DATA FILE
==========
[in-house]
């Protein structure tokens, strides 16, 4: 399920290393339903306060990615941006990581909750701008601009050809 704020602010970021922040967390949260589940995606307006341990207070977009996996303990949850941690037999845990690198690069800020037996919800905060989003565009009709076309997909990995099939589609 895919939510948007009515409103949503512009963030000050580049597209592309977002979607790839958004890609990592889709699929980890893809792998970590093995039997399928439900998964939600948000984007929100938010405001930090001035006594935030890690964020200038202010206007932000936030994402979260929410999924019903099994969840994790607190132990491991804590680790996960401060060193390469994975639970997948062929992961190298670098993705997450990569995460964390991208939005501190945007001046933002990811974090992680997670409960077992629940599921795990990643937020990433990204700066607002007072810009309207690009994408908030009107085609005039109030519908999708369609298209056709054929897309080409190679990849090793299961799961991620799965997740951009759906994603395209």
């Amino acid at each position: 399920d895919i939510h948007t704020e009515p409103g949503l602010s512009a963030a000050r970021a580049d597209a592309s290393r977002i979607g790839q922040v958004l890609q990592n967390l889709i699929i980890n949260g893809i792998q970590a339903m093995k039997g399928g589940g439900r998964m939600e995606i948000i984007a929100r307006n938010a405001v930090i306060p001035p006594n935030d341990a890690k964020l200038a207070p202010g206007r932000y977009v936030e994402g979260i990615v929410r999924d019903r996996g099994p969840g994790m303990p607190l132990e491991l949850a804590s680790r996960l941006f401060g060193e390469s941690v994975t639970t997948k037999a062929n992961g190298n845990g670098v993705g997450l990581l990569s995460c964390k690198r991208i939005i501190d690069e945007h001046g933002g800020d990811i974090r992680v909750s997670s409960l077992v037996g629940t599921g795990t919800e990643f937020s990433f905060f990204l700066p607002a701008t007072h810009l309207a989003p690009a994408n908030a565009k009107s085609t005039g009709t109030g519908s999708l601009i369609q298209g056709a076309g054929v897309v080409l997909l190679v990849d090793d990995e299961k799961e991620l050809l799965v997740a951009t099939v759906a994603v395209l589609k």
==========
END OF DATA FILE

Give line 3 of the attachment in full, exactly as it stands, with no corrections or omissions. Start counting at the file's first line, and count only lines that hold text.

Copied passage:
């Amino acid at each position: 399920d895919i939510h948007t704020e009515p409103g949503l602010s512009a963030a000050r970021a580049d597209a592309s290393r977002i979607g790839q922040v958004l890609q990592n967390l889709i699929i980890n949260g893809i792998q970590a339903m093995k039997g399928g589940g439900r998964m939600e995606i948000i984007a929100r307006n938010a405001v930090i306060p001035p006594n935030d341990a890690k964020l200038a207070p202010g206007r932000y977009v936030e994402g979260i990615v929410r999924d019903r996996g099994p969840g994790m303990p607190l132990e491991l949850a804590s680790r996960l941006f401060g060193e390469s941690v994975t639970t997948k037999a062929n992961g190298n845990g670098v993705g997450l990581l990569s995460c964390k690198r991208i939005i501190d690069e945007h001046g933002g800020d990811i974090r992680v909750s997670s409960l077992v037996g629940t599921g795990t919800e990643f937020s990433f905060f990204l700066p607002a701008t007072h810009l309207a989003p690009a994408n908030a565009k009107s085609t005039g009709t109030g519908s999708l601009i369609q298209g056709a076309g054929v897309v080409l997909l190679v990849d090793d990995e299961k799961e991620l050809l799965v997740a951009t099939v759906a994603v395209l589609k």